5. Adam I’m not Anglican, with no horse either, it is actually interesting to see evangelicals such as Bill noticing.

    I made an error re: my Catholic comment, the Society of Pope Pius X has already been through excommunication. I should have been clearer.

    You are correct, Anglicanism isn’t governed by congregational polity.

    I understand the point of Bill’s post, he is expressing feelings.

    Since schismatics signalled their choice well in advance, The Anglican Church of Canada (and The Episcopal Church) have pastoral care in place for those staying in communion (ie: San Joaquin, Vancouver BC) The schismatics have the money through their umbrella groups to move the property fight into courts, which is exactly what the encroaching Bishops want.

    Bill, please explain your understanding of what Canadian schismatics are being forced to do that bishops and archbishops are not.

  6. BD and Adam,
    Forgive my lack of response. I’m in the middle of a huge project that has me going night and day. I do intend to respond – but it won’t be until tomorrow evening at the earliest. (I have to deliver the video by tomorrow morning.)

  7. Bill,

    It really is sad. I agree that it’s a shame they left. I don’t think the diocese of Niagara was putting pressure on conservatives in the same way that the Diocese of New Westminster was.

    I’ve just become an Anglican so all this is new to me (I used to go to Dan MacDonald’s Grace Toronto). I was encouraged that this isn’t a new phenomenon in the Anglican church – even John Wesley had major squabbles with Anglican unitarians back in the day, yet chose to stay.

    I recently read through some of Wesley’s writings and why he chose to stay Anglican. It’s still applicable today.

    link to civitatedei.wordpress.com

    Keep up the good writing and thanks for the kind words about City of God.

  8. New word:


    I’m giving it a try. So far, so good.

  9. BD,
    Although my wife Imbi still does, I do not identify myself as an evangelical. (Post-evangelical Christian would be more accurate.) Also, when I do attend church – I go to one of three downtown Toronto Anglican churches. All of whom are part of the Toronto diocese – with no intentions to leave. I hold the newest Suffragan Bishop in the highest regard, and know her casually.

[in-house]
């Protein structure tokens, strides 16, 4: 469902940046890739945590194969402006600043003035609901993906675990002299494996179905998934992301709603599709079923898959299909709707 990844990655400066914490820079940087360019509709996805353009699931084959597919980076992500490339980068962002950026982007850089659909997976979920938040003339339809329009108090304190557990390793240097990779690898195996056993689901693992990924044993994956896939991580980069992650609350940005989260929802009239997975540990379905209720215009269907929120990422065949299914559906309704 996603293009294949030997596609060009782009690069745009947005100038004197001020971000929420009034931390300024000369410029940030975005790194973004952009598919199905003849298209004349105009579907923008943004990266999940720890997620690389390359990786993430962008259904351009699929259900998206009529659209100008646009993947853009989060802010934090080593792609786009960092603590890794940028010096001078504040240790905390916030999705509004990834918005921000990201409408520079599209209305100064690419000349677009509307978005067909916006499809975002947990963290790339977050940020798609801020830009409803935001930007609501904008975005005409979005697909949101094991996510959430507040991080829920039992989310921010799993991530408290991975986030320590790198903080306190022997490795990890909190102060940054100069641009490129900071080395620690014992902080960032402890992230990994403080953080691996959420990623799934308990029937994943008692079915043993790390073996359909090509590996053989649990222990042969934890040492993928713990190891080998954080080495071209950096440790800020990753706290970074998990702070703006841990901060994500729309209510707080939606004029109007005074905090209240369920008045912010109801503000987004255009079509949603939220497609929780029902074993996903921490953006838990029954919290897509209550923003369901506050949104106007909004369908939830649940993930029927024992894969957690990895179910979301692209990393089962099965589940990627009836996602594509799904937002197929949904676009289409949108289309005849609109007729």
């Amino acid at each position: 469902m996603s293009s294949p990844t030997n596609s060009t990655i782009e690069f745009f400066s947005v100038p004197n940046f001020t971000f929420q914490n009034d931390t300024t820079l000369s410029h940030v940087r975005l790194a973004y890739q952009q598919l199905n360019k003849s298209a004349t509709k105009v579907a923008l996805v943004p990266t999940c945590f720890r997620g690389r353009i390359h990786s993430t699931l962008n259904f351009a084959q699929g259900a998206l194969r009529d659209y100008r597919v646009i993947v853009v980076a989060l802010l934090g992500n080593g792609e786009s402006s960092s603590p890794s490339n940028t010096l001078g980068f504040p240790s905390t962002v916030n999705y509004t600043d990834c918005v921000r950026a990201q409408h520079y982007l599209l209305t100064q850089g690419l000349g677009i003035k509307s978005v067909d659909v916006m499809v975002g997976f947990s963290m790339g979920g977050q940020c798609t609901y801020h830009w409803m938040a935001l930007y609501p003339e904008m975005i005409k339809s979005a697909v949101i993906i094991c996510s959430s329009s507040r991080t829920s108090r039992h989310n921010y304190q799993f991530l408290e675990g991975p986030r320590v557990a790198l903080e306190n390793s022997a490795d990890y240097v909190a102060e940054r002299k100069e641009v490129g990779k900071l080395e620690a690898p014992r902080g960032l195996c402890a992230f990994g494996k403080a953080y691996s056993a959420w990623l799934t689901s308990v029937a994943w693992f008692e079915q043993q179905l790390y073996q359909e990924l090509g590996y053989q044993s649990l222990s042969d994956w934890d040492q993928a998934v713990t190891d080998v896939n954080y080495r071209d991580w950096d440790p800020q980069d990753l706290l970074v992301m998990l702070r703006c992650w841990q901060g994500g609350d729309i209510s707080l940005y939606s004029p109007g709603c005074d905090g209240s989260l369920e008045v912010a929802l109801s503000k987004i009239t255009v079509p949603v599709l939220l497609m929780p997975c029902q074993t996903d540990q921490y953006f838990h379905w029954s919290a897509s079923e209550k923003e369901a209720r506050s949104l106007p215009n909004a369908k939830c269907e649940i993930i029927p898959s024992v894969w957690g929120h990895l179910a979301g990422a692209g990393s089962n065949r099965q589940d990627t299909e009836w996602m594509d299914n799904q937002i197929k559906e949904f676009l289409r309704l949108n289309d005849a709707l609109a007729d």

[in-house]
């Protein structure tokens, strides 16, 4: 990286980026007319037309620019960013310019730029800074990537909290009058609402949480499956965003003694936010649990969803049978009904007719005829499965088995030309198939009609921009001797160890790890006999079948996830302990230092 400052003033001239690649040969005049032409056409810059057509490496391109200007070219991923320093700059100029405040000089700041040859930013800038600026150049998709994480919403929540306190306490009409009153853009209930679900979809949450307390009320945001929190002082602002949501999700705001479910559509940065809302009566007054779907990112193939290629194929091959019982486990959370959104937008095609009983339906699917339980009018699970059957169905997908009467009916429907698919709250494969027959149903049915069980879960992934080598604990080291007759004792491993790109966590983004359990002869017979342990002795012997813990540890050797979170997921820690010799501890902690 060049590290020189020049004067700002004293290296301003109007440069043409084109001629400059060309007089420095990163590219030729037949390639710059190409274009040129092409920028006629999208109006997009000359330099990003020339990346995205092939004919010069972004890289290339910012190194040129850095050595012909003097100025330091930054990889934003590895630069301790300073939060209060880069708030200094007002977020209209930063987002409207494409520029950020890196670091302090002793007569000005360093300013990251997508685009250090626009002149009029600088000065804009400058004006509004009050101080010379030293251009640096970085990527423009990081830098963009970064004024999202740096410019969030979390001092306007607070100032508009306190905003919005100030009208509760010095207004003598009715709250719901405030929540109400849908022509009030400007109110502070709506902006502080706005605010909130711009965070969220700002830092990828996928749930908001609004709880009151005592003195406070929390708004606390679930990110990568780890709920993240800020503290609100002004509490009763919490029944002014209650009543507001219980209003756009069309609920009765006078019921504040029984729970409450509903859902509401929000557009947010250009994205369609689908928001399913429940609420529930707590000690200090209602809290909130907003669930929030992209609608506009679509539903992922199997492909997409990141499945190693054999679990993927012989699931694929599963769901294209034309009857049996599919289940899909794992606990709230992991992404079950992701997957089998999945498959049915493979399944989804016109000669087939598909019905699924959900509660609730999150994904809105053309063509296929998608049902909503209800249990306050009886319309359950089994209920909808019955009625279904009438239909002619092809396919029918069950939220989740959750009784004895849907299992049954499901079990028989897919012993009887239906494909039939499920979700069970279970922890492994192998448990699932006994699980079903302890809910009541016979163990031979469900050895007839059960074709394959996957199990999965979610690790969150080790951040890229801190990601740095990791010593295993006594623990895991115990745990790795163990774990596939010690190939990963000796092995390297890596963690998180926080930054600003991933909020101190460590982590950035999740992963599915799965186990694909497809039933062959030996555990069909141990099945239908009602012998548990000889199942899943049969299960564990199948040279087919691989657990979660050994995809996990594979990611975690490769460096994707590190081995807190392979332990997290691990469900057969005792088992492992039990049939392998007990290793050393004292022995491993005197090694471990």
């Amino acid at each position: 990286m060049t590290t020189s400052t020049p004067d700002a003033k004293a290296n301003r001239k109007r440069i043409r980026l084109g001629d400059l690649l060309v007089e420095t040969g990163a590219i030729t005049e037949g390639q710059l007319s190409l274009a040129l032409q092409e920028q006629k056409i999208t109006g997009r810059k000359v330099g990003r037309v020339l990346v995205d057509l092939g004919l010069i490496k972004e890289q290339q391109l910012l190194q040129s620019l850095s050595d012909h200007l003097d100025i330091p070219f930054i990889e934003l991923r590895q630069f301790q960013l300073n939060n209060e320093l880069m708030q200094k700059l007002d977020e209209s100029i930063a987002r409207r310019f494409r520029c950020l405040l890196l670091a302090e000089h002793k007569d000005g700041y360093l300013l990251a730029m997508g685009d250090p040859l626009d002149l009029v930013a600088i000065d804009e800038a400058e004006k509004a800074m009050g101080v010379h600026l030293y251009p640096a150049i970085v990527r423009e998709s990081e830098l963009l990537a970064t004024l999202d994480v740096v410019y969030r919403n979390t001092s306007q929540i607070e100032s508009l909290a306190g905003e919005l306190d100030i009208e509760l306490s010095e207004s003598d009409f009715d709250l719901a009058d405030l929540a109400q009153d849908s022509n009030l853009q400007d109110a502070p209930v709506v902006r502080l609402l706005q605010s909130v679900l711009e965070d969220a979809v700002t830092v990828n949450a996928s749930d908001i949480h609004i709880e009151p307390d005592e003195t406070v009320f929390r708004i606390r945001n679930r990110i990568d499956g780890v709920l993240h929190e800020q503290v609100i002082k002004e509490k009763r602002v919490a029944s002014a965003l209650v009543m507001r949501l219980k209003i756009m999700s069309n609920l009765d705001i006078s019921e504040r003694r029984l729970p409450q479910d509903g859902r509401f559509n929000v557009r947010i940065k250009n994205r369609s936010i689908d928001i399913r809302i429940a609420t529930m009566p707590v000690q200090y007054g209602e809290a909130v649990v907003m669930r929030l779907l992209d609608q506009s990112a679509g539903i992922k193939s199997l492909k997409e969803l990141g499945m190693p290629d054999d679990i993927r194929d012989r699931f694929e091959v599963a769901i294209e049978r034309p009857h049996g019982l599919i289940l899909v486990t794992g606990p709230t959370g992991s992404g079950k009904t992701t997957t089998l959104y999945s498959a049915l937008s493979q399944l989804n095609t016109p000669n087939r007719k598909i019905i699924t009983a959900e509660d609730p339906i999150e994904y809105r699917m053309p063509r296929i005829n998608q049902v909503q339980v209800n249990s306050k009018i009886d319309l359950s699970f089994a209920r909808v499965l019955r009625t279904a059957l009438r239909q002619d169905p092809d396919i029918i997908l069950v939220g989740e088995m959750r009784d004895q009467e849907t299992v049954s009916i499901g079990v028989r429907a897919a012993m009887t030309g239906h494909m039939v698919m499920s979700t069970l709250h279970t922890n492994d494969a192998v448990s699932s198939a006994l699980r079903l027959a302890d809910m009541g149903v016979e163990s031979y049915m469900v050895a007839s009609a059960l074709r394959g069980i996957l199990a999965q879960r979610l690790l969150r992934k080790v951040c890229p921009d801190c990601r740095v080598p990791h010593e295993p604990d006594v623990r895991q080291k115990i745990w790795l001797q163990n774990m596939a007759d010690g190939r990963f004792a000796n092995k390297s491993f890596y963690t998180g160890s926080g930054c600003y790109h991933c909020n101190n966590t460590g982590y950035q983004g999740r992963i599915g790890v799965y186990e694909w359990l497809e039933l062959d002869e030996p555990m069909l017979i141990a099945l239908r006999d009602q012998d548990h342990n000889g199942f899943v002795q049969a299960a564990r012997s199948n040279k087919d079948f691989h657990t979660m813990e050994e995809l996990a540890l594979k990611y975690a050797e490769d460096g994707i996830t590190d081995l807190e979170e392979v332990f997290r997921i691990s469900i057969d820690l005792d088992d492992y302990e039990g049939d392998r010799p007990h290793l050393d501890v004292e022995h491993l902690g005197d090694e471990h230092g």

Imbi is in the thesis portion of her MTS from Wycliffe College, one of two Anglican Seminaries at the Toronto School of Theology, University of Toronto.

    I shot a portion of a documentary at Lambeth Palace a year ago, shot Imbi’s interview with Tom Wright two years, have interviewed Bishop Graham Cray – the Anglican leader who was charged by ++Williams with starting Fresh Expressions, have a dear friend who is the rector of one of the largest churches in the Pittsburgh Diocese, attended the All Saints Anglican Church in Nairobi when we were there, and, I almost forgot, became a Christian at an Anglican Church in downtown Toronto 26 years ago. So, I do have a few connections to the Anglican Communion. On both sides of the issues.

    It is very easy to identify those who disagree with the direction of the ACoC or TEC as schismatics. It is disingenuous to not acknowledge that Bishops like Ingham have been as schismatic or more. +Ingham has blithely gone on his merry way bursting through the boundaries of the ACoC and Lambeth – whilst demanding his priests stay loyal to him – rather than their vows. This from a man who by his own writings is a heterodox believer. Unless, of course, you would call someone like Matthew Fox orthodox – a writer and leader that Ingham identifies with.

    I do not support Gafcon, but do recognize the frustrations with the wider Anglican Communion from those Bishops who have asked for further dialogue, been assured of dialogue before certain decisions are made, and then watched as those Bishops who have so agreed return to their countries and make decisions counter to those agreements. However, I agree with +NT Wright on this issue and believe Gafcon is a mistake.

    As to moving the property questions into the courts – good grief, BD, TEC and the ACoC have been just as willing to pursue legal battles as those you choose to identify exclusively as the schismatics. And yes, at least in Vancouver, the Sydney Anglicans are probably relishing a good fight with their war chests full of cash. ‘Tis something else that makes me profoundly sad.

    Fighting over the property from both sides is simply pathetic – and hardly a Christian witness. What was it that Jesus said about turning the other cheek and offering your coat. (Way too simplistic for our esteemed Anglican leaders, I guess – on both sides of the divide.) My advice to the ACoC leavers is walk away from your property – and to the ACoC and TEC – let them take it.

    Perhaps I was too hasty in equating +Bird with Ingham. Imbi and I attended the previous iteration of Grace many years ago (but could not stay because of the PCA’s position on women in leadership.) Dan’s a good friend – but I would never identify it as Dan’s church. Love the Wesley reference, BTW.

    And now I must return to Final Cut Pro and cut another Allelon video. Even if it is a Sunday. And a fundy relative-in-law of mine would loudly proclaim, “there’s no blessing for work on Sunday.” I guess I’ll just have to live with that, eh!